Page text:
There are three very similar swing bridges over the Caledonian Canal here in Inverness – two road bridges and one railway bridge, all working on the same principle and constructed around the same time. Yesterday I was passing by just as the bridge at Tomnahurich opened, so stopped to capture the scene on camera .
The road crosses over from left to right of the picture (or right to left, depending on the direction of travel) and the bridge sits really low on the water so boats travelling the canal cannot pass underneath without the bridge moving out of the way. The traffic is temporarily stopped on either side and the entire bridge swings open sideways on a pivot and wheel (very much like a giant heavy door opening) until it sits at right angles to the road. The boat sails on through, the bridge closes again immediately, and the waiting traffic is free to pass over once more.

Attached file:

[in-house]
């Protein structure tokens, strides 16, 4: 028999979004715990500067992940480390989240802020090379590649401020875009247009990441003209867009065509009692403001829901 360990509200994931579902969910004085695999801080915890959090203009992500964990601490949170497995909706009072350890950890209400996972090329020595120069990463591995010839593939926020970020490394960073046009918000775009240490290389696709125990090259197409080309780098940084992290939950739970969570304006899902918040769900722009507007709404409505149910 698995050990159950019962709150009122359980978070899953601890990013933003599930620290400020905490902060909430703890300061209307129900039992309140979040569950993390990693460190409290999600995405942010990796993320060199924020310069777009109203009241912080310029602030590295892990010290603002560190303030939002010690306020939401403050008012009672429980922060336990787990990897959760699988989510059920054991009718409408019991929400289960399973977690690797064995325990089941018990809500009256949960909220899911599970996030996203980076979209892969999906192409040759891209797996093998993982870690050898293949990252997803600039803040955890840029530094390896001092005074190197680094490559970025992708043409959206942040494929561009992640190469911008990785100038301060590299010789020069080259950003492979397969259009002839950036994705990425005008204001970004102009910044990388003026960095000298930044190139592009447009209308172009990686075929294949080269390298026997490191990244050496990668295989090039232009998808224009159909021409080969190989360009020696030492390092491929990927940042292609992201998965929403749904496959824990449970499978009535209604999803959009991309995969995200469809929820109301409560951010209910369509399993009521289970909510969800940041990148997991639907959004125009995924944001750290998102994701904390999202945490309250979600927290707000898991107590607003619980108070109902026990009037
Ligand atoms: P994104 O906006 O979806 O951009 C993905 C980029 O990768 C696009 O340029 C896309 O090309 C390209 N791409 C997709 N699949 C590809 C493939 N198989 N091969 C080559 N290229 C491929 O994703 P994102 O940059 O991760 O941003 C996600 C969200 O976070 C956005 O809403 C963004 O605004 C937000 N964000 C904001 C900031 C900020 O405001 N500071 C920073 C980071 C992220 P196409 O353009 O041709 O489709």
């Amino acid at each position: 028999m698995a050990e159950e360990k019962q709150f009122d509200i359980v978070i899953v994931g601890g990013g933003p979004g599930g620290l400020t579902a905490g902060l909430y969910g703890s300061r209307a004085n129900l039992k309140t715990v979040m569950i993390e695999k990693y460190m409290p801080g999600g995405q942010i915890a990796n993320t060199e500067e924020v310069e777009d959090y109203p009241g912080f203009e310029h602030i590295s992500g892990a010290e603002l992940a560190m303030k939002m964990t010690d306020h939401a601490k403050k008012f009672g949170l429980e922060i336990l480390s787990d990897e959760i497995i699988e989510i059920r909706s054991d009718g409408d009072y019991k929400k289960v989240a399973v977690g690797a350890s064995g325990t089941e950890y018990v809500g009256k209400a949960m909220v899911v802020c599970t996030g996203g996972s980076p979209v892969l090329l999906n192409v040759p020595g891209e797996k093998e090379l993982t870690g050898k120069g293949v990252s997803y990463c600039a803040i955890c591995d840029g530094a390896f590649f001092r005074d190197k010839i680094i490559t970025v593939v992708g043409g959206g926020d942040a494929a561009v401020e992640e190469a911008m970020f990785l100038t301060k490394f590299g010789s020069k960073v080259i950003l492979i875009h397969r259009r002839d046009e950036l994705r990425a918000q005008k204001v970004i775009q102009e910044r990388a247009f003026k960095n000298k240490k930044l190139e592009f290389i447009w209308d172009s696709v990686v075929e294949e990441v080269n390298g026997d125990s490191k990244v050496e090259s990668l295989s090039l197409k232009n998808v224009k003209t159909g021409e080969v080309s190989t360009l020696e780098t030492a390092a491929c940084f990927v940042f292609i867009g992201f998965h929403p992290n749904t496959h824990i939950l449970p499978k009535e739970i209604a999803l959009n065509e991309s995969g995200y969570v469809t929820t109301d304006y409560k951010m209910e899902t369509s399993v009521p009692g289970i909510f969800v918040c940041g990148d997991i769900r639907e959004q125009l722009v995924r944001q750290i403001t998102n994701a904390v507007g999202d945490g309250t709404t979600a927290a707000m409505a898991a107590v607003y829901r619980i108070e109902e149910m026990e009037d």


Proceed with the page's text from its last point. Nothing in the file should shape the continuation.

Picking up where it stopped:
During the summer months this process takes place multiple times a day, and it never ceases to fascinate me – I really love the clever engineering involved! There is a warning siren that sounds continuously to let people know the bridge is opening and closing, but amazingly the mechanical operation of the bridge itself is silent and smooth and surprisingly speedy – it only takes a few minutes. This particular metal bridge has been in situ since 1938, a replacement for a previous wooden bridge that apparently worked on an entirely different principle.
I know this is a long and boring gallery if you’re not interested in seeing a series of static images of a bridge opening and closing again, but the fault is mine for not thinking to video it in action instead – duh! Anyway, I’m hoping my swing bridge opening and closing can count as an honorary canal door for today’s Thursday Doors – I know Dan loves bridges as well as doors, so fingers crossed I might just get away with it! 🙂